Figure 3: Forest plot demonstrating comparison for the need for second-look endoscopy between erythromycin versus no erythromycin prior to endoscopy in patients with upper gastrointestinal bleeding

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Blood transfusion

Five randomized trials were included in the analysis (N = 504). [7],[8],[9],[10],[11] A statistically significant decrease in the need for blood transfusion was identified with the erythromycin group (WMD − 0.41; 95% CI: −0.82 to −0.01, P = 0.04) as compared with the no erythromycin group [Table 2]. The heterogeneity was not statistically significant (I2 = 0% P = 0.85).
Table 2: Summary of the analyses performed between erythromycin versus no erythromycin prior to endoscopy for patients with upper gastrointestinal bleeding


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Hospital stay

Erythromycin before UGIB also showed a statistically significant decrease in the duration of hospital stay (WMD − 1.51; 95% CI: −2.45 to −0.56, P < 0.01) compared with the no erythromycin group in four studies (N = 335) [7],[8],[9],[10] [Table 2]. The heterogeneity was not statistically significant (I2 = 0% P = 0.47).

Duration of procedure

The duration of the endoscopy between the erythromycin and no erythromycin group was not statistically significant (WMD − 1.36; 95% CI: −4.69 to 1.97; P = 0.42) based on four studies (N = 463) [7],[9],[10],[11] [Table 2]. Statistically significant heterogeneity was observed (I2 = 76%, P < 0.01). A sensitivity analysis was performed and demonstrated no significant change in the results (OR 1.46; 95% CI: −0.76 to 3.68, P = 0.20) with no heterogeneity (I2 = 0%, P = 0.67).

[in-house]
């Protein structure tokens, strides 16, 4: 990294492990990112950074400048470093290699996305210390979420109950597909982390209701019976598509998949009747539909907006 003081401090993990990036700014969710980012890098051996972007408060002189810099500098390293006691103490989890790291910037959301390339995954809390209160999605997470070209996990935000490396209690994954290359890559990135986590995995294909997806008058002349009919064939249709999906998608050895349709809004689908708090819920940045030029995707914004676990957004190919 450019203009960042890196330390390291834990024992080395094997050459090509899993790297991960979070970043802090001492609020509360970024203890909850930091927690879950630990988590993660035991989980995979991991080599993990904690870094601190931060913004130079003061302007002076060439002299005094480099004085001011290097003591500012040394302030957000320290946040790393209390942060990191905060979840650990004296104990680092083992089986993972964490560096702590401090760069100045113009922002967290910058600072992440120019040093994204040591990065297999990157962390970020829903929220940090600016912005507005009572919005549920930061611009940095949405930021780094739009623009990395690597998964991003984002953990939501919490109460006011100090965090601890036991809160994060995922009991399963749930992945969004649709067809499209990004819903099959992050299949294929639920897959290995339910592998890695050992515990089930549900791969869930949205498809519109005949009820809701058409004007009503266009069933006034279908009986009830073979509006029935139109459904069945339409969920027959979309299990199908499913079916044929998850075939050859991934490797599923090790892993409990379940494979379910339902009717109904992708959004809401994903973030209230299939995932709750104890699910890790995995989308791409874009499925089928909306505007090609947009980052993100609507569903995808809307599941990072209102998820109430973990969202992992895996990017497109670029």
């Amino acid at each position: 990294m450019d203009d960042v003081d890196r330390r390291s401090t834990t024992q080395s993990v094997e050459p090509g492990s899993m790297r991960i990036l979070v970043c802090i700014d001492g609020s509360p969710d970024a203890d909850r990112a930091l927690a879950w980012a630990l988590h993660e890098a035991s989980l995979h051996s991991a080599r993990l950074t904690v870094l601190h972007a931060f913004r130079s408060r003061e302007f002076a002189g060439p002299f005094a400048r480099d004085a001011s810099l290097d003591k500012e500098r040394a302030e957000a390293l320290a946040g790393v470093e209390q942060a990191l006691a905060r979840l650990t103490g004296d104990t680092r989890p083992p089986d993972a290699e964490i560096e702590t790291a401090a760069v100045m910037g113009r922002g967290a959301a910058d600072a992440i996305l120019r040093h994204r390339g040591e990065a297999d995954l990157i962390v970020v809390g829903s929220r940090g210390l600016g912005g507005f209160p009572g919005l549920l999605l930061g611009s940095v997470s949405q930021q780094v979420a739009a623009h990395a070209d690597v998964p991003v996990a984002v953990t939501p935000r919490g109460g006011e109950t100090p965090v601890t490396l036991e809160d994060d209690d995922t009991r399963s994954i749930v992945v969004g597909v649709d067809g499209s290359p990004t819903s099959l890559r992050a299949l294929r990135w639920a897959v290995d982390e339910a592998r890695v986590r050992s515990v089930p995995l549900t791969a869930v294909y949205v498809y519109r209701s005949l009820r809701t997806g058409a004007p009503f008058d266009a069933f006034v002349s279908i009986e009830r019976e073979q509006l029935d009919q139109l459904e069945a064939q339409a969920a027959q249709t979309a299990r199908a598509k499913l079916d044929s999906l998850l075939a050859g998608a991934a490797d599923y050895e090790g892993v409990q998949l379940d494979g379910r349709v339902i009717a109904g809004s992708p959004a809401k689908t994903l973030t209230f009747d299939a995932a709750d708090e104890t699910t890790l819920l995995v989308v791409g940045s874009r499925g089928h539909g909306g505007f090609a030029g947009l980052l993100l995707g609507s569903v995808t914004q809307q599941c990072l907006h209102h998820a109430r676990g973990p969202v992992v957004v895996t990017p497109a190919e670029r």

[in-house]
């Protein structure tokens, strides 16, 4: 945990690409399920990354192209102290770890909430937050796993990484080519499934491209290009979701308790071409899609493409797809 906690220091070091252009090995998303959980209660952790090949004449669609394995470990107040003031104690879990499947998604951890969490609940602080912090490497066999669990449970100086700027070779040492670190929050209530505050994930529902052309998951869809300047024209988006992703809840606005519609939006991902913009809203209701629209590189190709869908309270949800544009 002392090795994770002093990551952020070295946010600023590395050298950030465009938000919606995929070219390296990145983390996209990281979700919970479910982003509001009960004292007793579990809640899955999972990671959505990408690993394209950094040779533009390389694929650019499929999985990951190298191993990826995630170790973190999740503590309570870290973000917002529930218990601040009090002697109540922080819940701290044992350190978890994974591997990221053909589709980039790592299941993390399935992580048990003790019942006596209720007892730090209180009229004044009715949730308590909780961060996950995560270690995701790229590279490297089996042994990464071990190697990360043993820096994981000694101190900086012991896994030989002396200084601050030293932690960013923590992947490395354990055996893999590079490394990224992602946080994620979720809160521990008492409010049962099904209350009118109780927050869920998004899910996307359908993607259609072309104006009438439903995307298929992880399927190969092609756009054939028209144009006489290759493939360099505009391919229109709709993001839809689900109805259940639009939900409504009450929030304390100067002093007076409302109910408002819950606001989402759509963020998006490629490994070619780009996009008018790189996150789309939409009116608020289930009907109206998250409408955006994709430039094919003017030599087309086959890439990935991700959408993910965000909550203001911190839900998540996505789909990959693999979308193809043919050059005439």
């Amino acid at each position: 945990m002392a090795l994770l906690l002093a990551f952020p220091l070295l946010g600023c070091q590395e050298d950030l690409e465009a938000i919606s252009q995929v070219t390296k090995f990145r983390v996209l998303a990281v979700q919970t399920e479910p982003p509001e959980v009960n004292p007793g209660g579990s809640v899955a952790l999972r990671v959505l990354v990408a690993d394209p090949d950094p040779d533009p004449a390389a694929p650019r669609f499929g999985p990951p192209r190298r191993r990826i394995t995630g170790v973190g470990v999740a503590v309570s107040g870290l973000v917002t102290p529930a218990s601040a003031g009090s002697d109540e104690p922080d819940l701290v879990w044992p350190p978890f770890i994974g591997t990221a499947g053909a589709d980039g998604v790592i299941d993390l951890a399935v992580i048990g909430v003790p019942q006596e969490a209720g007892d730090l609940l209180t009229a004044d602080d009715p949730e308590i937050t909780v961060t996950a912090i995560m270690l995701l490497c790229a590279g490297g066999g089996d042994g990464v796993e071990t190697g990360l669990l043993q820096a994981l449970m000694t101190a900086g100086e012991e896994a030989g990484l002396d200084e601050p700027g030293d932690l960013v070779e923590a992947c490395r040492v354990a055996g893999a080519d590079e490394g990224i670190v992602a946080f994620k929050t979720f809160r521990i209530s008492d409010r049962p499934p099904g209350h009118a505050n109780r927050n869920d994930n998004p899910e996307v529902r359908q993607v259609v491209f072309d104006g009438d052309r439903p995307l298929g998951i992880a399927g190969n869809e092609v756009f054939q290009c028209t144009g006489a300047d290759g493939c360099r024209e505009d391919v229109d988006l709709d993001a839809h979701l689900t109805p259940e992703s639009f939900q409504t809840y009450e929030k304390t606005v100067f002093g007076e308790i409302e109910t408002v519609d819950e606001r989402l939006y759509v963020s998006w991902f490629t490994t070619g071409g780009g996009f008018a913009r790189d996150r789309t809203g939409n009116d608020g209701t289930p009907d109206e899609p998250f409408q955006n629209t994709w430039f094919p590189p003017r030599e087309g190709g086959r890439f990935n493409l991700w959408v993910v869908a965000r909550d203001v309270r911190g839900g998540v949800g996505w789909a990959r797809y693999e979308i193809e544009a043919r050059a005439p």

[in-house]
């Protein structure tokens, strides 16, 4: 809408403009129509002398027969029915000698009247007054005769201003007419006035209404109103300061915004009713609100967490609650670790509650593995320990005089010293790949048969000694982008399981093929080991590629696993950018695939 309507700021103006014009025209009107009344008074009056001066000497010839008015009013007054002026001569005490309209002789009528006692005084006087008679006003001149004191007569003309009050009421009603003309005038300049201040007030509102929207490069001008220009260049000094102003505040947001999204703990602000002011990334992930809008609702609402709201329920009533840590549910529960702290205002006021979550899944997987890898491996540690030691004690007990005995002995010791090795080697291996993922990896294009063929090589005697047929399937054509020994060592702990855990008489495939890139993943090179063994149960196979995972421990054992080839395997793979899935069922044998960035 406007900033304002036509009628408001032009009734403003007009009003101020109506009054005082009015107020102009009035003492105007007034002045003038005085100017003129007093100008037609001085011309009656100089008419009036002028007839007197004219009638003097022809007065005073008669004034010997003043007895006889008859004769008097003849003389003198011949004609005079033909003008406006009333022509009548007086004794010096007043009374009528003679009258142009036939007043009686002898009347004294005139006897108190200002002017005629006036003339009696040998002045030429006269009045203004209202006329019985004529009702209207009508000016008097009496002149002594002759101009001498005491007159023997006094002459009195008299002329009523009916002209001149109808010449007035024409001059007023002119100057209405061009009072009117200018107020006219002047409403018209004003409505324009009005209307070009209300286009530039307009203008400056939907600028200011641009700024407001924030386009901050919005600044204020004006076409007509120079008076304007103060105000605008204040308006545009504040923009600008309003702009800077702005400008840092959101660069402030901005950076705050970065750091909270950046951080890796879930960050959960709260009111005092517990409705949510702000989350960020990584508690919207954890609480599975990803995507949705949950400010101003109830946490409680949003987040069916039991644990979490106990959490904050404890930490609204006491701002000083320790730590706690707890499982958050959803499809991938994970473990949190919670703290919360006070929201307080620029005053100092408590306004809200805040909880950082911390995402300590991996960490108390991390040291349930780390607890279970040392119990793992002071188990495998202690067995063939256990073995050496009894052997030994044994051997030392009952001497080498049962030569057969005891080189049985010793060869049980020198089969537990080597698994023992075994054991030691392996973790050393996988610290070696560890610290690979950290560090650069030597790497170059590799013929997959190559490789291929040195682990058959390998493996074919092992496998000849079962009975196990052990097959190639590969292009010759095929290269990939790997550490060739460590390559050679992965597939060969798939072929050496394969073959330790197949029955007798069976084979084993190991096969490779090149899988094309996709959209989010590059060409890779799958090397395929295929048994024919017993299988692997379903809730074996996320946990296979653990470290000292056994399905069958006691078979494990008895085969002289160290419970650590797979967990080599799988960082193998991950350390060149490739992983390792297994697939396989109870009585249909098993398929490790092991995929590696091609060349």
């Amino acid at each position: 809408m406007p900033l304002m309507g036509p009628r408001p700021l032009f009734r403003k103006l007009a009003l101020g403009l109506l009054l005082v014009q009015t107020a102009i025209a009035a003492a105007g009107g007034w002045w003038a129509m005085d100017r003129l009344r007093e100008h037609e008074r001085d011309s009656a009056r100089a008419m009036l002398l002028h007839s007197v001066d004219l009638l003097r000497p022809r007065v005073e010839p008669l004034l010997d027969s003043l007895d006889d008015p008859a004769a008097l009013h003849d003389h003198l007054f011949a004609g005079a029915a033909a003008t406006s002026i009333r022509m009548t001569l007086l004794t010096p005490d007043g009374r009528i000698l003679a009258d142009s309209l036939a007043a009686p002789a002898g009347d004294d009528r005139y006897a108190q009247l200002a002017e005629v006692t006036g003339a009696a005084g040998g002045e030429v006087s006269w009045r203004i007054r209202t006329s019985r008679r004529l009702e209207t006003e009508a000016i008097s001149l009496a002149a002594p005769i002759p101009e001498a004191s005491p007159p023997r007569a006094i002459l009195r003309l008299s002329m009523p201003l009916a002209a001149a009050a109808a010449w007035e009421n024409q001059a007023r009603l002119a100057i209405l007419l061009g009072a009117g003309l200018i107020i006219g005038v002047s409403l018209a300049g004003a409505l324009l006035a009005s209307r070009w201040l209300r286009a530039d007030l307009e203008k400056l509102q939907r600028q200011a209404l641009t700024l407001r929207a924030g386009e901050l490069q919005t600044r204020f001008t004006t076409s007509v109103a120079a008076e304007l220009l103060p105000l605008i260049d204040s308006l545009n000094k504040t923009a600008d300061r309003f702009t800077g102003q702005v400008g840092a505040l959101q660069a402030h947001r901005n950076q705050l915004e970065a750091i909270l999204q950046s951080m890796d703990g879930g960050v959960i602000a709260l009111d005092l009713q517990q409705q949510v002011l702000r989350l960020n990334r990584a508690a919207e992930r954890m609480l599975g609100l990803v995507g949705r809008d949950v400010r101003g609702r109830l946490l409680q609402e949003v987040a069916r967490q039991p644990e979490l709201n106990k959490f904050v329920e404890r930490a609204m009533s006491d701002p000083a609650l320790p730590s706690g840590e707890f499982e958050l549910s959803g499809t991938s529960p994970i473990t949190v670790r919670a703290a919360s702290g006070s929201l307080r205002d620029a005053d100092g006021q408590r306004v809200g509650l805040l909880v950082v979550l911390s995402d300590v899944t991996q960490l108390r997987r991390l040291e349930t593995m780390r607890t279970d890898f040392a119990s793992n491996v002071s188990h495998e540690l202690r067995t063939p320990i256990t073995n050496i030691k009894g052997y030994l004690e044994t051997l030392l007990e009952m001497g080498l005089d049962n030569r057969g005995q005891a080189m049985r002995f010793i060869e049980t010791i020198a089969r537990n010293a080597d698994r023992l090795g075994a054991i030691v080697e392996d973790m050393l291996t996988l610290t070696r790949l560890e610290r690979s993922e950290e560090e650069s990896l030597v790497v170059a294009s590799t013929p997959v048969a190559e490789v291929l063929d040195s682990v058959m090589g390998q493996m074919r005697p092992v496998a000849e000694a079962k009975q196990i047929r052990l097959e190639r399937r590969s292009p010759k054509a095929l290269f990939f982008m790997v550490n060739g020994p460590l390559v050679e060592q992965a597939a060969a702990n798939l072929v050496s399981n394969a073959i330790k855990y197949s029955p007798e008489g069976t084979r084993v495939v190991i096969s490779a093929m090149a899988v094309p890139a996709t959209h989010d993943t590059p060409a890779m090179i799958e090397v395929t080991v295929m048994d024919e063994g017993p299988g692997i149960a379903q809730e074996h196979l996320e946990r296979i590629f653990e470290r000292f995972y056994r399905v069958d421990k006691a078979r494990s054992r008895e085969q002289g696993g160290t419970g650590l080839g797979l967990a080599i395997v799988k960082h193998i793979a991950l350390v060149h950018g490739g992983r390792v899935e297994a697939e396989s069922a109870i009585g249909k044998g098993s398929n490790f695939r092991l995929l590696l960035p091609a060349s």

Publication bias

No publication bias was noted for the outcomes in this meta-analysis based on funnel plots [Figure 4].
Figure 4: Funnel plot showing no publication bias

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   Discussion Top


Acute UGIB is a life-threatening emergency with significant mortality and morbidity. Although incidence of UGIB has decreased in the last two decades, rebleeding still occurs in 7-16% despite endoscopic therapy, with associated mortality unchanged significantly over the past 10 years. [18] Therefore, after initial resuscitation, endoscopy with adequate gastric mucosal visualization is imperative for identification of bleeding source and treatment to prevent further episodes.

The presence of blood clots in the stomach can impede good visualization of the gastric mucosa. Intravenous erythromycin appears to induce antral contractions similar to phase III of the interdigestive migrating motor complex. [19] It has also shown to improve tolerance of enteral feedings in critically ill patients better than other prokinetics, such as metoclopramide. [20] With these properties in mind, erythromycin has been studied in various RCTs for possible improvement in gastric visualization in patient with UGIB.